We will notify everyone on our register of interest directly when they are released and widely publicise this important consultation opportunity.

Environmental impact assessment underway

A comprehensive environmental impact assessment process called a review of environmental factors is underway. The review of environmental factors aims to determine the project's overall impact and ensure that impacts are either avoided or mitigated. Eco Logical Australia, a national environmental consultancy with locally based experts, has recently been selected to complete this work which will take place over the next 12 months.

The review of environmental factors includes an Aboriginal cultural assessment report which requires inclusive consultation with everyone that identifies as an interested Aboriginal party, as well as on-ground surveys. Once completed, the review of environmental factors will be placed on public exhibition to enable public feedback on the potential impacts of the project and any conditions imposed.

Work has also commenced on the tree survey and arborist review to plot and assess every tree near the proposed Dorrigo Arc elevated platform. This detailed assessment will inform the new Arc skywalk and lookout's size, placement and design.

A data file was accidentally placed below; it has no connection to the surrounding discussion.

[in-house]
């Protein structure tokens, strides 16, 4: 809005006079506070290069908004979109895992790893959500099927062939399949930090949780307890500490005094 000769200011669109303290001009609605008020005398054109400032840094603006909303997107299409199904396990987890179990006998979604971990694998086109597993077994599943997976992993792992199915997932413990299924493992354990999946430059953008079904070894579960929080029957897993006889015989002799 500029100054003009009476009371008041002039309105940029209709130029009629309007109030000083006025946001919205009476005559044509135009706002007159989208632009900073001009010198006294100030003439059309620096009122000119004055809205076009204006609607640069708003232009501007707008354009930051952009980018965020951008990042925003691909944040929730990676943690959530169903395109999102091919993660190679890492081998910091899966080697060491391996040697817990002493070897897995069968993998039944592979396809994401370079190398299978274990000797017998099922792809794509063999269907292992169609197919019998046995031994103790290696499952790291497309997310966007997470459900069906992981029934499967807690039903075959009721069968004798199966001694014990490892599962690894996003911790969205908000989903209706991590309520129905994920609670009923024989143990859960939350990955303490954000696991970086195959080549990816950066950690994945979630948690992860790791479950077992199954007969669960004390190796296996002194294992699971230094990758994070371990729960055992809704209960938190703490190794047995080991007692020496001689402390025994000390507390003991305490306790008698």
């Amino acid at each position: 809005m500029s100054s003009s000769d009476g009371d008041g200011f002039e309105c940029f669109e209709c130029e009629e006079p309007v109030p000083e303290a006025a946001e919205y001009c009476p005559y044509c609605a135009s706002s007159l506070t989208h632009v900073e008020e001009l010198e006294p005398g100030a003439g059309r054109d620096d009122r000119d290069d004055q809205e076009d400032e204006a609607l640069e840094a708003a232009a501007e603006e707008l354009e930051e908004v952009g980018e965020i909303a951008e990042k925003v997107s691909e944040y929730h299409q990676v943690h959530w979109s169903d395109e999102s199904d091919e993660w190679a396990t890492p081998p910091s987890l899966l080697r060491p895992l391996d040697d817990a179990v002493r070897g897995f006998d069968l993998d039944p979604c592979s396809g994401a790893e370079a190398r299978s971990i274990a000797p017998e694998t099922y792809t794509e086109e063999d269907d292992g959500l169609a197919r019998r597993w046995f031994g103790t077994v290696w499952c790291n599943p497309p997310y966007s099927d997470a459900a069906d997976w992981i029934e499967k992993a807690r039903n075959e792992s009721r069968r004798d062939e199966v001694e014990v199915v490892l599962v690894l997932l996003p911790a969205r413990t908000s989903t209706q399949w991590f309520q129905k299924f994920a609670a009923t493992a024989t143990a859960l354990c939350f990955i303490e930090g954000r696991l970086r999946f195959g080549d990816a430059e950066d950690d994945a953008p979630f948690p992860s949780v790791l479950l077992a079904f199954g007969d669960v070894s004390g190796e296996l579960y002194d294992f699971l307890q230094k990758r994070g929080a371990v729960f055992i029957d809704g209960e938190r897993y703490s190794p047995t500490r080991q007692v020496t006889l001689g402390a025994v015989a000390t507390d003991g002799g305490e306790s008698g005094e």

Subtropical rainforest in Dorrigo National Park

Traffic studies

Traffic counts were completed over the peak Easter period to understand the current vehicle and visitor numbers coming to the park. Vehicle counters were installed on Dome Road on the approach to the Dorrigo Rainforest Centre, as well as on Dome Road towards Never Never picnic area and on Lyrebird Lane. These counters track visitor numbers as they stop at the centre and disperse to the park's other visitor destinations.

The counters identify the number and category of vehicles whilst we manually counted the number of occupants per vehicle on Easter Saturday to obtain information on total visitor numbers across the day. This information will assist in planning for visitor infrastructure upgrades, including parking and waste management for the anticipated increase in visitor numbers.

Bindarray car park shelter

The Dorrigo Escarpment Great Walk is proposed to end at the entrance to Bindarri National Park at Dairyville. An existing interpretation shelter has been upgraded to provide a small shelter for day visitors to the nearby Bindarray picnic area on the Urumbilum River. The shelter will also be handy for walkers when finishing the walk and awaiting transport services.

Interpretation shelter, Bindarri National Park